Natalia. The hotel has a beach house so those who wish to sit on the sand or

swim in a pool beside the ocean can do so (book ahead if you need

transportation). The Sea of Cortez, along San José, coast has a wicked undertow

so swimming is dangerous.
       We decided to explore San José del Cabo as we walked to the beach. Our

first stop was the historic town square dominated by a cream-coloured stucco

church, Iglesia San José (built in 1940). A mosaic above the door depicted a priest

being dragged into the desert by the Pericu Indians (descendants of Polynesians).

Padre Nicolás Tamaral founded the mission in 1730 after fierce battles with the

Pericues. Although he converted many to Christianity and introduced them to

farming, they did not like his stand on polygamy so beheaded him. European

diseases eventually wiped out the Pericues.

       The town’s main street is Antonio Mijares Blvd, named for a naval officer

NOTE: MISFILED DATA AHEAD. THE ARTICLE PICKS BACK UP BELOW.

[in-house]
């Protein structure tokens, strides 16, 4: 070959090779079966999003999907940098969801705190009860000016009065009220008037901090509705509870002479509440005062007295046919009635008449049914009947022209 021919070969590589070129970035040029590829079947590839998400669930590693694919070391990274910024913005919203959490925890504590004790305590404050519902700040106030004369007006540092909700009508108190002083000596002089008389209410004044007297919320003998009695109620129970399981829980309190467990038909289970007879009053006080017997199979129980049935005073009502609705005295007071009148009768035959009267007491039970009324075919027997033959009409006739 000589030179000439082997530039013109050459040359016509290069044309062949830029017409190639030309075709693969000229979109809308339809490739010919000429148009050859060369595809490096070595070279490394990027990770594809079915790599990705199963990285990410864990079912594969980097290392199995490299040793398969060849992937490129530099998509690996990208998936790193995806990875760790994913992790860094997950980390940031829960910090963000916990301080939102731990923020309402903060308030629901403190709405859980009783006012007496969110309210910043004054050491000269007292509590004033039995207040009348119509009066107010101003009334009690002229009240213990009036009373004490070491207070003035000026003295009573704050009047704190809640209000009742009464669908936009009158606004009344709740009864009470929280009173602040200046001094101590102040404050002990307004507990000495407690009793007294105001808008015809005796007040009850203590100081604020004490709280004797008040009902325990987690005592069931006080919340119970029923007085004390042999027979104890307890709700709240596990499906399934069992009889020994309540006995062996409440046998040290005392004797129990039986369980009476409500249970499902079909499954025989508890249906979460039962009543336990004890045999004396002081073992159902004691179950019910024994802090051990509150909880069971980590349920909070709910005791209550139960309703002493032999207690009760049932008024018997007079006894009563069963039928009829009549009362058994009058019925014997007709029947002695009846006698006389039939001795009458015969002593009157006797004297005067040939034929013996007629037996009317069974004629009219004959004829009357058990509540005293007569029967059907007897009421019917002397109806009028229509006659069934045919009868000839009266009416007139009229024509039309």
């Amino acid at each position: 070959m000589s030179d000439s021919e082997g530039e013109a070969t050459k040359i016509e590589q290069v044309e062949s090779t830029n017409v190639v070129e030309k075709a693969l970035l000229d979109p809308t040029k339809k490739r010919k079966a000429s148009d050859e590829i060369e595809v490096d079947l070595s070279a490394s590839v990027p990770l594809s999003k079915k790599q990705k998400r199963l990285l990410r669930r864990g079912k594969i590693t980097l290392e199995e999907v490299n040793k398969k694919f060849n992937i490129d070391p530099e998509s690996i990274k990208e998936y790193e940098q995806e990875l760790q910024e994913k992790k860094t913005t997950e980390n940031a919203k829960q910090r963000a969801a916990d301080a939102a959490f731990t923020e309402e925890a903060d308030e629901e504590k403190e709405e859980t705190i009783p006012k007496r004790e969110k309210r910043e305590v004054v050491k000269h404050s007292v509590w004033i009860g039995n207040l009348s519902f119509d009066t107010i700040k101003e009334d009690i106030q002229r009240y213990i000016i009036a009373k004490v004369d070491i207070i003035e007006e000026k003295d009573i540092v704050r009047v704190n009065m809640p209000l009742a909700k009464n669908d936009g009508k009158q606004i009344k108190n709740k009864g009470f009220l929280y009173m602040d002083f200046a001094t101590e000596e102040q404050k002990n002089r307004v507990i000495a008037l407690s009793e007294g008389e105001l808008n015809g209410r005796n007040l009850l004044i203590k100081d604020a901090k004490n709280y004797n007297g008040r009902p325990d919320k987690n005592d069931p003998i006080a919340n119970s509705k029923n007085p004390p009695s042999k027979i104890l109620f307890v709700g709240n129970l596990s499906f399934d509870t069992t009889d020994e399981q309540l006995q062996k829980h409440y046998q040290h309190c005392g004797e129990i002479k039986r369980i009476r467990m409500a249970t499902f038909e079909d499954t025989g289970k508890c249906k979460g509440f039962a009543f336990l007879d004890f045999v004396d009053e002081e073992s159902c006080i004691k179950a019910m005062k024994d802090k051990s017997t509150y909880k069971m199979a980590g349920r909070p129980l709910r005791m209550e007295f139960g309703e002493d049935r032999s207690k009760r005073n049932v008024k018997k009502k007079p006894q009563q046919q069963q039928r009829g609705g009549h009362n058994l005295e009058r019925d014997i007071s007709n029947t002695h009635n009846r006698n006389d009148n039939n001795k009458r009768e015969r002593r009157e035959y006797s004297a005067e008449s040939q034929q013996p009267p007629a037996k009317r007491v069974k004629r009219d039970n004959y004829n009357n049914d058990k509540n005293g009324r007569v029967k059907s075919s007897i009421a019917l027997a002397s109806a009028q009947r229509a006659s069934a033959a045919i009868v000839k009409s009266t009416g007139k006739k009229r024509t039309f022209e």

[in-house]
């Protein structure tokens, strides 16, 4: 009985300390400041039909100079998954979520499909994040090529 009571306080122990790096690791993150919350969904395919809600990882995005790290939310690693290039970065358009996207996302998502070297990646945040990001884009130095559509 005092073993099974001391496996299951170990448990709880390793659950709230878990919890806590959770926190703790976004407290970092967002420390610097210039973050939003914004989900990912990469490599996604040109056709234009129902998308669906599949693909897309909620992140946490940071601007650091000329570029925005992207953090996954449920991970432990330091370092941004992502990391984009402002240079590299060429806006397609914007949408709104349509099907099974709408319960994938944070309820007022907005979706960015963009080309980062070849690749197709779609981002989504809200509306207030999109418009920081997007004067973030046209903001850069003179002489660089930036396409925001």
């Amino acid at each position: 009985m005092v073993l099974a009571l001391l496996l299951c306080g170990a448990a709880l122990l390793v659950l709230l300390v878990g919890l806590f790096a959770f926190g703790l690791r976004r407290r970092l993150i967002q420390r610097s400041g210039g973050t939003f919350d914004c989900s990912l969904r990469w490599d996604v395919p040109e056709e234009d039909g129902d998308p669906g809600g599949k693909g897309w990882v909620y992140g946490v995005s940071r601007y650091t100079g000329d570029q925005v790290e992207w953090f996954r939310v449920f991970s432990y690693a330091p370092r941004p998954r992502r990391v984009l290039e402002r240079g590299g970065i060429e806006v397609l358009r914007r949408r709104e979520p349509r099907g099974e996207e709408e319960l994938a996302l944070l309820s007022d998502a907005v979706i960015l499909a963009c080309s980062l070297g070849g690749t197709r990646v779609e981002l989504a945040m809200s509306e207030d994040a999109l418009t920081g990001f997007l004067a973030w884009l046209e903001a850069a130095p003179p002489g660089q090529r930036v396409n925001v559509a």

who defeated the occupying Americans during the Mexican-American war

(1846-48). Scattered along the boulevard are art galleries, bars, restaurants, and

souvenir shops. Most vendors speak English and all take credit cards, American

dollars, or Mexican pesos. Everything from diamonds, Mexcian opals and silver

to tacky trinkets is for sale. One can haggle over prices but silver jewelry is

weighed and the price per gram is not negotiable.

       Leaving the bustle behind, we entered the park-like estuary, Estero San

José. Here the Rio San José meets the Sea of Cortez after flowing, mostly

underground, from the Sierra de la Laguna. The estuary is 50 hectares of Tlaco

palms, sedges, willows, and mangrove. It is home to over 250 species of birds
and we saw many that summer in the north. We also spotted frigate birds,

egrets, and vultures.

       Strolling the beach, we marveled at the waves crashing on the sand.

Brown pelicans fished the waters, as did local fishermen. Strings of horses also

plodded along the beach; horseback riding is a popular tourist adventure. As we

walked, we passed several sprawling modern resorts. Most were all-inclusive

and appealed to families.

       Returning to town, we had lunch at a ‘gringo’ bar called El Tulipan (The